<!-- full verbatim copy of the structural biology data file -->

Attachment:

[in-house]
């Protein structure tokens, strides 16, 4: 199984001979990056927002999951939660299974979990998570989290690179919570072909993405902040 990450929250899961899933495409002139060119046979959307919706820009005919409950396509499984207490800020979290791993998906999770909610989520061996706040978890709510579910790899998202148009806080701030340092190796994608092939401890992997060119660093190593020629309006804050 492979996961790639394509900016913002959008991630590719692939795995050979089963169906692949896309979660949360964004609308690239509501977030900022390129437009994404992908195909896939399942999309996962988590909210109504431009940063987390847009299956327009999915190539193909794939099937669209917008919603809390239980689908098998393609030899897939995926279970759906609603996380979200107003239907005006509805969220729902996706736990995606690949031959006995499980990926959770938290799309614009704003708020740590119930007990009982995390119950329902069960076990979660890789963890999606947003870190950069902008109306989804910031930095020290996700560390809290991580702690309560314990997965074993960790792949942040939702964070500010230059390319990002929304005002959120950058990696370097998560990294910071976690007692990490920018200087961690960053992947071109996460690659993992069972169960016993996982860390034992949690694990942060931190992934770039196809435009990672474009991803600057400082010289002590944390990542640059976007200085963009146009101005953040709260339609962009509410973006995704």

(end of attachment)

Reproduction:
[in-house]
């Protein structure tokens, strides 16, 4: 199984001979990056927002999951939660299974979990998570989290690179919570072909993405902040 990450929250899961899933495409002139060119046979959307919706820009005919409950396509499984207490800020979290791993998906999770909610989520061996706040978890709510579910790899998202148009806080701030340092190796994608092939401890992997060119660093190593020629309006804050 492979996961790639394509900016913002959008991630590719692939795995050979089963169906692949896309979660949360964004609308690239509501977030900022390129437009994404992908195909896939399942999309996962988590909210109504431009940063987390847009299956327009999915190539193909794939099937669209917008919603809390239980689908098998393609030899897939995926279970759906609603996380979200107003239907005006509805969220729902996706736990995606690949031959006995499980990926959770938290799309614009704003708020740590119930007990009982995390119950329902069960076990979660890789963890999606947003870190950069902008109306989804910031930095020290996700560390809290991580702690309560314990997965074993960790792949942040939702964070500010230059390319990002929304005002959120950058990696370097998560990294910071976690007692990490920018200087961690960053992947071109996460690659993992069972169960016993996982860390034992949690694990942060931190992934770039196809435009990672474009991803600057400082010289002590944390990542640059976007200085963009146009101005953040709260339609962009509410973006995704």